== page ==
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G. Velez, J.J. Weiter; Assessment and Comparison of Risk Factors in Subretinal Hemorrhages Associated with Choroidal Neovascularization and Suprachoroidal Hemorrhages . Invest. Ophthalmol. Vis. Sci. 2003;44(13):4921.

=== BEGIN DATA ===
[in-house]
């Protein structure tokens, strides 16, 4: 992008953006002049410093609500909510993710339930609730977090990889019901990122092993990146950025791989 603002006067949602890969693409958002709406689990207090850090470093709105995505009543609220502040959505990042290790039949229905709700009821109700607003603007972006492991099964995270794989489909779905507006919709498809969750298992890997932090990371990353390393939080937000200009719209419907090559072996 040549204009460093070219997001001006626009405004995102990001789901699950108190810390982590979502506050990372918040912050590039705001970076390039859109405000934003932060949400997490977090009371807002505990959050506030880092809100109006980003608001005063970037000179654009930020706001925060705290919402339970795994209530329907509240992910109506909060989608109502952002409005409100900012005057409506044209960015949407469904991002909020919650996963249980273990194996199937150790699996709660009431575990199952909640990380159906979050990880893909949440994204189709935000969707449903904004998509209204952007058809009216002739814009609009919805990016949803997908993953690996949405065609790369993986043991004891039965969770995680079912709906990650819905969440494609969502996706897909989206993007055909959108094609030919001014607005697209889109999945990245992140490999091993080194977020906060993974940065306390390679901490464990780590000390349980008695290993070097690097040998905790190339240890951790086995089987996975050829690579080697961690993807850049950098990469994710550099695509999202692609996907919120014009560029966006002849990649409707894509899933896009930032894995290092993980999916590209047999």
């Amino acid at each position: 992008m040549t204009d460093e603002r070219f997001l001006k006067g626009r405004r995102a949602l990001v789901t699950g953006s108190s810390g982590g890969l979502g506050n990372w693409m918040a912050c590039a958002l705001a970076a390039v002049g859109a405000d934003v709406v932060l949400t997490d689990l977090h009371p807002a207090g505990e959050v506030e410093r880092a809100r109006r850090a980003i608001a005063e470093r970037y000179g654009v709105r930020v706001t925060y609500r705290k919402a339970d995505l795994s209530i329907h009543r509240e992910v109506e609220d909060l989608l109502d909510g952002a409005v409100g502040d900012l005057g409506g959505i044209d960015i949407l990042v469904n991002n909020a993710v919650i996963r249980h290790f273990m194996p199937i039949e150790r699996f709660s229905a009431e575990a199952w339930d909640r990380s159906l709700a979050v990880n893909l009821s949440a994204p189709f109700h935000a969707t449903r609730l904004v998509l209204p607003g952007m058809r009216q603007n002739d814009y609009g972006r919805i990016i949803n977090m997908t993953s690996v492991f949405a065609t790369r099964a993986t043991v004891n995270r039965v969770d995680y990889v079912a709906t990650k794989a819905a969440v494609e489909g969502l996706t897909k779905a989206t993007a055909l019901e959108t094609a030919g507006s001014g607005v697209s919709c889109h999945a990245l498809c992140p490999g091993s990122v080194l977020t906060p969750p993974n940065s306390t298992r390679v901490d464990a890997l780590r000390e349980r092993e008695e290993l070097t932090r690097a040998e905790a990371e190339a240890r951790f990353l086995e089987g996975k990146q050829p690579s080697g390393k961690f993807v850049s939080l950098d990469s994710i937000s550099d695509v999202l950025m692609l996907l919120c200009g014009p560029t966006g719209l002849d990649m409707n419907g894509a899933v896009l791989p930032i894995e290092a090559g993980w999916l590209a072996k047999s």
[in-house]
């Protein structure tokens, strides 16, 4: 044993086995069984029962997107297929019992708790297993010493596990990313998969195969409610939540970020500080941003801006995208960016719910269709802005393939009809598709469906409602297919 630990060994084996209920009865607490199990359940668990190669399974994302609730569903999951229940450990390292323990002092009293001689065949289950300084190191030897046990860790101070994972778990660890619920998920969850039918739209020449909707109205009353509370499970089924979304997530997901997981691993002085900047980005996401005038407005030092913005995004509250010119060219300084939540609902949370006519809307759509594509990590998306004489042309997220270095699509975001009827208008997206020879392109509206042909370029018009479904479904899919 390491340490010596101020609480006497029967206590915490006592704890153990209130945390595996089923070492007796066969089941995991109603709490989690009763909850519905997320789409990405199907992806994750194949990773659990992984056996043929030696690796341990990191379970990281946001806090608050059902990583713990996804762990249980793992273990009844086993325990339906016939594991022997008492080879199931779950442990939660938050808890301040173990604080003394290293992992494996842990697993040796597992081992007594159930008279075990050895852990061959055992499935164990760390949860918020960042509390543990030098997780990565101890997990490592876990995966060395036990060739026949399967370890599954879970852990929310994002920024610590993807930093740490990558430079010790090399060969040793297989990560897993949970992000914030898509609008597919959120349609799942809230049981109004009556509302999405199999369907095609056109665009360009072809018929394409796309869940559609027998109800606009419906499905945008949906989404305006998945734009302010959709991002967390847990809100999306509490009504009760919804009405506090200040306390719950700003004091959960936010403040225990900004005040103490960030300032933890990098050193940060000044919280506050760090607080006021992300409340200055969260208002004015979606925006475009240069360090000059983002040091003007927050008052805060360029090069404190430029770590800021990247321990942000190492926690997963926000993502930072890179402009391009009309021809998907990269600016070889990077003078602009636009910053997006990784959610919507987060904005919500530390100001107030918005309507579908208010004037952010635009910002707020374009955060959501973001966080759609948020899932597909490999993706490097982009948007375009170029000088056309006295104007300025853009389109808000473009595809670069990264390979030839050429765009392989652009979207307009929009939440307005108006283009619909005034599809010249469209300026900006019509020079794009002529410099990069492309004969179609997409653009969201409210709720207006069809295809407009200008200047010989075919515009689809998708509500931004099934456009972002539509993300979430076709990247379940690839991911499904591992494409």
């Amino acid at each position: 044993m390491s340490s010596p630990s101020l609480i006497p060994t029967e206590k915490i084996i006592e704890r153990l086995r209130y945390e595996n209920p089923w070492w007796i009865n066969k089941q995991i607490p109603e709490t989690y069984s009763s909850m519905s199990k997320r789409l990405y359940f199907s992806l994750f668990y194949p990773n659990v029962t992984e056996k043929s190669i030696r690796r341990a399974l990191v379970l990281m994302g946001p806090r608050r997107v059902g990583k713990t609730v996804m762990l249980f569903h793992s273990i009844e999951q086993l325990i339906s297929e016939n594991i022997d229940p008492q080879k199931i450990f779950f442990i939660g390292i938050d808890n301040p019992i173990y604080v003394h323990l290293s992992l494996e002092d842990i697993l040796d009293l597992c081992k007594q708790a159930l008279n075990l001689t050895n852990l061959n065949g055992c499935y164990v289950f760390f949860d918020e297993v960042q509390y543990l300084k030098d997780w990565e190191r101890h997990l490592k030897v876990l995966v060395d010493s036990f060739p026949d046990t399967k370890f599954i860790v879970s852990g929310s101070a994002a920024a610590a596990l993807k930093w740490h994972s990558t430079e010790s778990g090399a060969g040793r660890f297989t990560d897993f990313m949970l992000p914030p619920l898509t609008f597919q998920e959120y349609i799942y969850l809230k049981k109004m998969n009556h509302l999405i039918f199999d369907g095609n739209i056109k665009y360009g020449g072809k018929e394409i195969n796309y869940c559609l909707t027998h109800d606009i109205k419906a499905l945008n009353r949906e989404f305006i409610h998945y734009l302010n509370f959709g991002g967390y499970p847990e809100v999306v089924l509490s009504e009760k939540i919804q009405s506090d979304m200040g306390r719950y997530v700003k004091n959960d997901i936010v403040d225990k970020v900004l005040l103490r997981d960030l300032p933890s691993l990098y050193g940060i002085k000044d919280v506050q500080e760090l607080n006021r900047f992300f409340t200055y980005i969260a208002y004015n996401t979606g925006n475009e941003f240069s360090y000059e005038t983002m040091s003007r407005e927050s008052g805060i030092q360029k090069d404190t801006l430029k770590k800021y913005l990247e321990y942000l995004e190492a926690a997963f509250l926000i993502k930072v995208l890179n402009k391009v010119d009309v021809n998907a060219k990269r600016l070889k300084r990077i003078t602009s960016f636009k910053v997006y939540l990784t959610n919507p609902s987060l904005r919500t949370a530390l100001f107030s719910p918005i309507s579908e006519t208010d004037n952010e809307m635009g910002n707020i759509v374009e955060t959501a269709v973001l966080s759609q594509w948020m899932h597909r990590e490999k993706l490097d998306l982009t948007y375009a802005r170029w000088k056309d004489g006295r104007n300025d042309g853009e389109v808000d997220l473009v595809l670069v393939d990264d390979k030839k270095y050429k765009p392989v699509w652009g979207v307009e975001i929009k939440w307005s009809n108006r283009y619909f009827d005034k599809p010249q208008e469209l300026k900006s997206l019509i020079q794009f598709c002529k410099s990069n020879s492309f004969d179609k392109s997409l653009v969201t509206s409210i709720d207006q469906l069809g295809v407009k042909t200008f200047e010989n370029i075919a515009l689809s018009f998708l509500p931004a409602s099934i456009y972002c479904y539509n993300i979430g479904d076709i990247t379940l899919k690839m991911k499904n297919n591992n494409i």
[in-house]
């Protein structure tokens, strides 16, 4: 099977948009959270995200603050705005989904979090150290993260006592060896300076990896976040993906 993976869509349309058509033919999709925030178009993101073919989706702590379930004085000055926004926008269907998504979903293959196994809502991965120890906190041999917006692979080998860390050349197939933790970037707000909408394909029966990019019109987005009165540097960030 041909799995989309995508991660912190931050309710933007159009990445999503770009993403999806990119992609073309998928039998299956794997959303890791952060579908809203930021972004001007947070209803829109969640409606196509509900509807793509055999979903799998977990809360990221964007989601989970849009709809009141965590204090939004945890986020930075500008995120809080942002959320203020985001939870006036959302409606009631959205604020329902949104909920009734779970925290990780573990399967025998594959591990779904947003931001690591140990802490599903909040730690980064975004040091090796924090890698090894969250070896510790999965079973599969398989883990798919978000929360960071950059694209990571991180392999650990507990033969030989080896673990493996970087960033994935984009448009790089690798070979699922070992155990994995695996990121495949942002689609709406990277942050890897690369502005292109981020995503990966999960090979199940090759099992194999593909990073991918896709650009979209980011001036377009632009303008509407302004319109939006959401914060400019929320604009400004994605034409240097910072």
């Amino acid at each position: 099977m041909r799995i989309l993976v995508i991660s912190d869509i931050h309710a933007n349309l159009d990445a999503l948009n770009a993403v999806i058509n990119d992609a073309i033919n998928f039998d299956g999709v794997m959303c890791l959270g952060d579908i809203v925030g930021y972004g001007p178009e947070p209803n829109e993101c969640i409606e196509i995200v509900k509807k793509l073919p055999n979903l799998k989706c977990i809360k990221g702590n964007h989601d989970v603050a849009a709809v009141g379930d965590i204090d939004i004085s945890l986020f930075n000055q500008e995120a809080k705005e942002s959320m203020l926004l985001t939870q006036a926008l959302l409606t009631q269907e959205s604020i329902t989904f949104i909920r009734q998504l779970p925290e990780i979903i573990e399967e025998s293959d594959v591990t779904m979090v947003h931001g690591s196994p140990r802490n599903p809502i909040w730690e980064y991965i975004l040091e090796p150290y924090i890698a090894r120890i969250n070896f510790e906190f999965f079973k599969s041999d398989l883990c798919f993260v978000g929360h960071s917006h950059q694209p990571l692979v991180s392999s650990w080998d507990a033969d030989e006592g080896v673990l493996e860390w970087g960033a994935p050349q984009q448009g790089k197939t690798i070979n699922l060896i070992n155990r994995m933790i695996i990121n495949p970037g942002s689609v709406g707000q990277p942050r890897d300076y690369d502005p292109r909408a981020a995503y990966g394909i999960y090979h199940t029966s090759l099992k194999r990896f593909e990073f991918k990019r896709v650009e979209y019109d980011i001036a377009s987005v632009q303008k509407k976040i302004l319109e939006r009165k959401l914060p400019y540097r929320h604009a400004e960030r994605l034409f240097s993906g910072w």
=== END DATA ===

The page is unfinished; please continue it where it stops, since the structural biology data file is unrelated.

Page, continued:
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Purpose: We attempt to characterize and assess risk factors in the development of large surbretinal hemorrhages (SRH) in the context of choroidal neovascularization (CNVM) when compared to patients with spontaneous suprachoroidal hemorrhages (SCH. Methods: Records of 11 patients with the diagnosis of large SRH, defined as >6 disc diameter areas (DDA) and CNVM; and 6 patients with the diagnosis of spontaneous SCH, were retrospectively reviewed. Attention was paid to the following risk factors: advanced age, anticoagulant or anti-platelet therapy, hypertension, arteriosclerosis, diabetes, glaucoma, myopia, pseudophakia, recent ocular surgery, and size of the CNVM in eyes with SRH. Results: In both groups most patients were females, with an average age of 82 and 80 respectively. Patients with SRH had an average of 3.45 risk factors, those with SCH had an average of 5. CNVM was visible or assessed prior SRH in 9 eyes, and ranged from 4 to 16 DDA. The most common risk factors among eyes with SRH and CNVM (n= 11) were: advanced age (100%), hypertension (80%), anti-platelet therapy (70%), and arteriosclerosis (56%). There was little relationship between the CNVM and SRH size (correlation coefficient= 0.14). Among eyes with spontaneous SCH (n=6) these were: advanced age (100%) and arteriosclerosis (67%); anti-platelet therapy, hypertension, glaucoma, myopia and pseudophakia were all present in 50%. These results are consistent with data from the literature. Anticoagulation therapy was absent in the SRH group, and present in only 1 SCH patient (17%). Conclusions: As in SCH, systemic factors play an important role in the pathogenesis of large SRH. Unlike SCH, however, ocular risk factors play a less important role in eyes with large SRH. Discussions in the literature suggest that SRH in the context of CNVM occur as a result of weakness in the capillary beds of CNVM and the effect of neovascular growth factors. Our data suggests that vascular disease at the level of the choroid is the more likely source of large SRH. Damage to the RPE and Bruch's membrane, however, may further contribute to the development of large SRH.
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